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fess to speak. They become indeed idols ( Edwla ), in

ειδωλα ) stead of media for revealing God. Full of peril is such a time, when holy aspirations are so wedded to the earth; fuller still is that which follows; for error, ever productive after its kind, here by the doubtful symbol propagates itself and men are drawn away from Christ by that which professes to declare Him.

But to this period succeeds another which contents itself with maintaining and employing these creations of preceding ages. And this it may do until all is lost; until the Divine Gift of the living Spirit is overlaid by these cumbrous embodiments of mingled truth and error; until formality and utter death settle over all things. Or it may be that at such a time, God's great mercy raises up some champions of His truth who shall boldly break in upon the charmed circle, dissolve at once the foul enchantment, and restore all the misshaped and monstrous images around them to the simplicity of their primeval forms.

And what, after such a time, is the attempt to recreate the outward forms of earlier, and it may be, darker days? What is it in any case but ignorantly to go against the universal law of being; and it may be, to bring back forms which have been at once the consequence and cause of former wanderings?

JUST FOR TO-DAY.

Let me both diligently work

And duly pray;
Let me be kind in word and deed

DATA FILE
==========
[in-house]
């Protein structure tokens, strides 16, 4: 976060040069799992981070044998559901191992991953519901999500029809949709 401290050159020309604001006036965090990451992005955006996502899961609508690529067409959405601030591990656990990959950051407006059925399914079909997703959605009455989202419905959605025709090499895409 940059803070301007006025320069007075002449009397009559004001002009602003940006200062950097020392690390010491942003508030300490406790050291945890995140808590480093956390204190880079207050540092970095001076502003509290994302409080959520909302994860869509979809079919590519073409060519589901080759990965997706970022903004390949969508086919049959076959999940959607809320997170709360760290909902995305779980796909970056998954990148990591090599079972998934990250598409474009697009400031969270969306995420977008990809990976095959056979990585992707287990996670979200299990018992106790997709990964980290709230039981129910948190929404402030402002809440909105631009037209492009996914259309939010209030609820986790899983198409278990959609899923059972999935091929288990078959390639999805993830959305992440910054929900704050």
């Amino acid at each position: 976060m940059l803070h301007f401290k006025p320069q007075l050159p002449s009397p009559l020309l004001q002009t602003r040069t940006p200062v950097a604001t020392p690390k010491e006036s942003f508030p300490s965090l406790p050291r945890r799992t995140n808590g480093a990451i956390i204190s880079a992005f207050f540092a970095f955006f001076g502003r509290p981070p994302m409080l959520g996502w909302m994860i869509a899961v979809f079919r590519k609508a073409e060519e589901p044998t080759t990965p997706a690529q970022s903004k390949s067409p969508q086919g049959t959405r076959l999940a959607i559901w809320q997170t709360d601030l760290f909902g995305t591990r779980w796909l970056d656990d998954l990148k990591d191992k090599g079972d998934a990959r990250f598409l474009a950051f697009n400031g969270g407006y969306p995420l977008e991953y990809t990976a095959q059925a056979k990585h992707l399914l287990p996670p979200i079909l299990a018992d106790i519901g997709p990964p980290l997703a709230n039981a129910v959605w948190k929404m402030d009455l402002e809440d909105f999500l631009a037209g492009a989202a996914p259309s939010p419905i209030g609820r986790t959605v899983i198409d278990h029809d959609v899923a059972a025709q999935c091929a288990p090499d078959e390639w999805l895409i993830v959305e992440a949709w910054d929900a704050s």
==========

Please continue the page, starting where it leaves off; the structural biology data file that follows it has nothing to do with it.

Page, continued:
Just for to-day.

Let me be slow to do my will,

Prompt to obey;
Help me to sacrifice myself

Just for to-day.

Let me no wrong or idle word

Unthinking say —
Set thou thy seal upon my lips

Just for to-day.

So, for to-morrow and it's needs

I do not pray;
But keep me, guide me, hold me, Lord,

Just for to-day.

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ILCOX, EllA WHEELER, an American poet;

born at Johnstown Centre, Wis., about 1845.

She was educated at the University of Wisconsin. At an early age she began to write for newspapers and periodicals. She has published Drops of Water (1872); Maurine (1875); Shells (1883); Poems of Passion (1883); Mal Momlée, a novel (1885); Poems of Pleasure (1888); A Double Life, a novel (1891); How Salvator Won, a poem for recitation (1891); Sweet Danger, a novel (1892); The Beautiful Land of Nod (1892); Men, Women and Emotion, forty-five chapters of advice to married folks (1893) ; Song of the Sandwich, a comic poem (1893); Was it Suicide? a collection of stories (1896); A Woman of the World (1904).

LOVE'S COMING.

She had looked for his coming as warriors come,

With the clash of arms, and the bugle's call; But he came instead with a stealthy tread,

Which she did not hear at all.

She had thought how his armor would blaze in the sun,

As he rode like a prince to claim his bride ; In the sweet, dim light of the falling night

She found him at her side.

Vol. XXIV.-21

She had dreamed how the gaze of his strange, bold eye

Would wake her heart to a sudden glow; She found in his face the familiar grace

Of a friend she used to know.

She had dreamed how his coming would stir her soul,

As the ocean is stirred by the wild storm's strife; He brought her the balm of a heavenly calm,

And a peace which crowned her life.

OUR LIVES.

Our lives are songs. God writes the words,

And we set them to music at pleasure;
And the song grows glad, or sweet, or sad,

As we choose to fashion the measure.